Business Daily - Trading floor biology
A London trader is jailed after losing $2.2bn, but is biology to blame? And how can nuclear power ever succeed when it is so much more expensive than the alternatives?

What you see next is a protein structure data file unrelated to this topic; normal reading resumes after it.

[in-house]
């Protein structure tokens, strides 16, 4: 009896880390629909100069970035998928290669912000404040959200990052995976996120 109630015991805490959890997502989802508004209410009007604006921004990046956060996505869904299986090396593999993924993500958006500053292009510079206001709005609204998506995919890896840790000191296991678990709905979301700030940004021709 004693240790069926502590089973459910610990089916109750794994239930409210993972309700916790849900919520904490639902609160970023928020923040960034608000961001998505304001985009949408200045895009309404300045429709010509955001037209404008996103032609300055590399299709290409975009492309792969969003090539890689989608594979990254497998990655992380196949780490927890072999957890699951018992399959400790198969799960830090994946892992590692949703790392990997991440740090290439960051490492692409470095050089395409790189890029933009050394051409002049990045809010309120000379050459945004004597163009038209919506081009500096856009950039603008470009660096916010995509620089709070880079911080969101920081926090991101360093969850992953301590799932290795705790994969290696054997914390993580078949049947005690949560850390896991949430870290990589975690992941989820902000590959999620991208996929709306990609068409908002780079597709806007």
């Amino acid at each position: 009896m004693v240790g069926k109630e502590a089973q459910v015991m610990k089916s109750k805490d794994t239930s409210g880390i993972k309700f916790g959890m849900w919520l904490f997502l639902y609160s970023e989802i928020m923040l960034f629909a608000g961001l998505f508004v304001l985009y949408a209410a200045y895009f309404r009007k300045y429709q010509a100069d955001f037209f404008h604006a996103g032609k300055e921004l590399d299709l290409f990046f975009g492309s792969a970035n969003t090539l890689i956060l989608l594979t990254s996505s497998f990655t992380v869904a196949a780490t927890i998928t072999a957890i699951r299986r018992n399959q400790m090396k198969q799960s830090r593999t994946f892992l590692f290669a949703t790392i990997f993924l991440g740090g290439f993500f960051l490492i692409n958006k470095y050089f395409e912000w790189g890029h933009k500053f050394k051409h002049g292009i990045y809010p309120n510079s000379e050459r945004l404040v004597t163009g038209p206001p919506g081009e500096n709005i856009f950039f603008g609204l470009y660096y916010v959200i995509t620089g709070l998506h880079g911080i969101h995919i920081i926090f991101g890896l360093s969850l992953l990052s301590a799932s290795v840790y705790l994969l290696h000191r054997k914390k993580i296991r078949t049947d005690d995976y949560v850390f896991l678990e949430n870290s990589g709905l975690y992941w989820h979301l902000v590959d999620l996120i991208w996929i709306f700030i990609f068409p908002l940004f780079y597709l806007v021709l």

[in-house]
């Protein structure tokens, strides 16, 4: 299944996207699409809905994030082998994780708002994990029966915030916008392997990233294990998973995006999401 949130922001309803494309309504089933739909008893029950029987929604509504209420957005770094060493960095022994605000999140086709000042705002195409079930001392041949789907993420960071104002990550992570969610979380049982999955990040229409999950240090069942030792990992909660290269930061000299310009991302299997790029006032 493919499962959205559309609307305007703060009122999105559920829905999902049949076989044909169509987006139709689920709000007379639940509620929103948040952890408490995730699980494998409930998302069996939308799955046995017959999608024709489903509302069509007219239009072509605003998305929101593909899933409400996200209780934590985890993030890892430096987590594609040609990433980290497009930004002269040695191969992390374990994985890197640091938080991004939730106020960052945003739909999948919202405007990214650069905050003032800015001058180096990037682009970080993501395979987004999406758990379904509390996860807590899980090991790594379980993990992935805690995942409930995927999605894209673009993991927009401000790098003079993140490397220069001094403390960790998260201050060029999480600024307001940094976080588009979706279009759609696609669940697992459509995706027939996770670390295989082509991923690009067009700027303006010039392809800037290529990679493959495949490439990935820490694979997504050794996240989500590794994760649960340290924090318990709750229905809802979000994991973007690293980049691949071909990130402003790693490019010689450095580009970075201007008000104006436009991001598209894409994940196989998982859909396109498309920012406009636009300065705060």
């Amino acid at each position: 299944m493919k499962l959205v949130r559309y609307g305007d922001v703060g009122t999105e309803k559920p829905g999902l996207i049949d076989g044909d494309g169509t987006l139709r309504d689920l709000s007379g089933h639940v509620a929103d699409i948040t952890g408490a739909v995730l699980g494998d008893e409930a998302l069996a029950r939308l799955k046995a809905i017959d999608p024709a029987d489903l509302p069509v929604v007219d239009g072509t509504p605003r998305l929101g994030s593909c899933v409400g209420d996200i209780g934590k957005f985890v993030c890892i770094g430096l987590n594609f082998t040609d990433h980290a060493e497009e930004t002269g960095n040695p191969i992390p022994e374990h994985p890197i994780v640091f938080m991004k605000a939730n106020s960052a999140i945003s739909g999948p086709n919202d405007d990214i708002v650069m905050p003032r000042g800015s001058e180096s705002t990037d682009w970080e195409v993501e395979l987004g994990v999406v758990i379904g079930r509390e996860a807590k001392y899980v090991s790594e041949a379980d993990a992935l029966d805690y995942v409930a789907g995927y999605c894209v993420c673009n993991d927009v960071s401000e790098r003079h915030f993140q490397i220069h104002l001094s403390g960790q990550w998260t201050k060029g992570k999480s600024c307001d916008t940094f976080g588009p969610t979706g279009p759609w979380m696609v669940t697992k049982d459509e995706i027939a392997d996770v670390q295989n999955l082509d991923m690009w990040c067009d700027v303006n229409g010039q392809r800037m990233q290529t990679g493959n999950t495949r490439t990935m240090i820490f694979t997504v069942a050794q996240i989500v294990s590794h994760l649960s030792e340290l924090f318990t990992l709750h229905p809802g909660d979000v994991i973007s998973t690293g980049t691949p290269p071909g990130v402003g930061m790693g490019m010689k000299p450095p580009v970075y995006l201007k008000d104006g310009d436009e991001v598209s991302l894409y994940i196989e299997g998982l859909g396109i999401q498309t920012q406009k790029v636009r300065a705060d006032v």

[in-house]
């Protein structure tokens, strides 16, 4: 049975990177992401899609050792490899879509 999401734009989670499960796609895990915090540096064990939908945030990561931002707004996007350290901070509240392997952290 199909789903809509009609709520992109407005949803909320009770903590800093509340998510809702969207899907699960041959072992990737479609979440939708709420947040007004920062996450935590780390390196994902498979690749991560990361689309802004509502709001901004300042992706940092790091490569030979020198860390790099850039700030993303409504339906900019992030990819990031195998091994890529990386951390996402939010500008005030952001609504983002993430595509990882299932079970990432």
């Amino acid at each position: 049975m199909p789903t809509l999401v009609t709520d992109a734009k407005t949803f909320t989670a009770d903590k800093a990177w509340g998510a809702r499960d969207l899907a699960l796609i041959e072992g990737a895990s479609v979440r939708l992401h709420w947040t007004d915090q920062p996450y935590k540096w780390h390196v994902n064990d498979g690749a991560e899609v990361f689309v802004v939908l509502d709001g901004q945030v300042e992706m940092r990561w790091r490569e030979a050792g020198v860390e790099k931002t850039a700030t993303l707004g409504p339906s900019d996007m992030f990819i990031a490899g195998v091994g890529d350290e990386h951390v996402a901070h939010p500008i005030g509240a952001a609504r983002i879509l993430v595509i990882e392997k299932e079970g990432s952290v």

Who’s to blame when a trader loses his bank billions of dollars? Is his reckless behaviour responsible or is it the bank’s poor risk management? Or could it be something else entirely – biology? City trader Kweku Adoboli was "a gamble or two away from destroying Switzerland's largest bank", a London court heard this week. When his positions had been unwound he had lost his employers $2.2bn. Mr Adoboli was jailed for seven years for fraud and it is expected that the UK financial regulator will require the bank he worked for, UBS, to pay a fine of as much as $70m for the management failures that allowed him to run up such mammoth losses. But did biology also have a role? Justin Rowlatt interviews former trader John Coates who is now a research fellow in neuroscience and finance at the University of Cambridge. Plus – as the UK government prepares to publish its new Energy Bill we speak to a company with plans to build power stations in Britain and one of the country’s biggest banks about what it will take to make nuclear power a reasonable investment.